He read Hegel, then Walter Rauschenbusch, a noted advocate of what was called the social gospel. To McGovern, it meant applying the idealism of Christianity, and it became his secular belief. He supported the Progressive Party's Henry Wallace for president in 1948. But, according to Robert Sam Anson's "McGovern: A Biography" (1972), McGovern grew disillusioned by fanaticism among Wallace's supporters, so he became a Democrat. He opposed the Korean War and favored recognition of the communist government of Beijing. He earned a doctorate in history and returned to Dakota Wesleyan to teach.
"The principal reason I wanted to move from the classroom into politics [was] that I felt I could influence the course of history more directly," Anson quotes McGovern as saying.
In 1956 he ran for Congress and became the first Democrat from South Dakota to be elected to the House of Representatives in 22 years. After two terms, he ran for the Senate in 1960, but lost.
Newly elected President John F. Kennedy asked McGovern to open an agency to send surplus food abroad. By late 1961, McGovern had Kennedy's Food for Peace program operating in a dozen countries. It was one of McGovern's proudest achievements.
In 1962, he became the first Democrat elected to the Senate from South Dakota in 26 years. His chief interest was world peace. He challenged "our Castro fixation," decried America's capacity for nuclear "overkill" and proposed a $4-billion reduction in the U.S. defense budget. He also supported Medicare, school lunches and the war on poverty.
Conservative South Dakotans reelected him twice, despite his 81% rating from the liberal Americans for Democratic Action. Part of his success was his attention to constituents. But another part was his authenticity, decency and sense of mission. Sen. Robert F. Kennedy (D-N.Y.) noticed it. "Of all my colleagues," he said, "the person who has the most feeling and does things in the most genuine way is George McGovern."
McGovern was one of the first senators to warn against involvement in Vietnam, in 1963. Two years later, he opposed extending the fighting into North Vietnam and called the war a "moral debacle." After Robert Kennedy was assassinated during his run for president, McGovern mounted his first campaign for the White House. He was defeated at the 1968 Democratic Convention, where young antiwar protesters were clubbed by police on the streets of Chicago.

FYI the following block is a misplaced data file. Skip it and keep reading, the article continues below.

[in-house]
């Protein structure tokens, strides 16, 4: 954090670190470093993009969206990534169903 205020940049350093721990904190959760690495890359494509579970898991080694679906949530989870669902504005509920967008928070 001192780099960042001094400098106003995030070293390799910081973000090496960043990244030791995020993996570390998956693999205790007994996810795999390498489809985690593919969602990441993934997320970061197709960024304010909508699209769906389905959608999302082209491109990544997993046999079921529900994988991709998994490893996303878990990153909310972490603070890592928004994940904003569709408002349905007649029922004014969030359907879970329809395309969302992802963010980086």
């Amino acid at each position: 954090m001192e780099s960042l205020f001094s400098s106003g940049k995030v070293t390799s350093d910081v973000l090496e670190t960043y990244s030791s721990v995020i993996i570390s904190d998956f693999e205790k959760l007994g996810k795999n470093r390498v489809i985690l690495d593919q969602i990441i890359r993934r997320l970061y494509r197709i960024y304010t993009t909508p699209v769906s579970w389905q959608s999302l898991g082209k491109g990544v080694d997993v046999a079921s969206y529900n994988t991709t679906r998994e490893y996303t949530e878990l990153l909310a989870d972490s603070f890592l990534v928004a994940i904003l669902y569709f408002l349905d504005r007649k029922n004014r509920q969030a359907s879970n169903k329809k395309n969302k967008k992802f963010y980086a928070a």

Four years later, with antiwar sentiment at a pitch, he ran for president again. Almost immediately, McGovern became a target of attacks that grew into Watergate. President Nixon's aides saved their worst for other Democrats, because Nixon thought McGovern would be easier to beat. Nonetheless, they took steps to insert a Nixon "plant" into McGovern's campaign.
In his authoritative 1976 book, "Nightmare: The Underside of the Nixon Years," J. Anthony Lukas documented how Nixon's aides did better than a single "plant." They placed a spy among reporters covering McGovern's campaign, they sent a private investigator to infiltrate his state campaign in California, and they inserted still another spy into his national headquarters near Capitol Hill.
This spy provided a floor plan, including electrical outlets and air ducts. Nixon's men used it in several attempts to install electronic listening devices inside McGovern headquarters. Only after failing at this did they break into and bug the Democratic National Committee at the Watergate complex.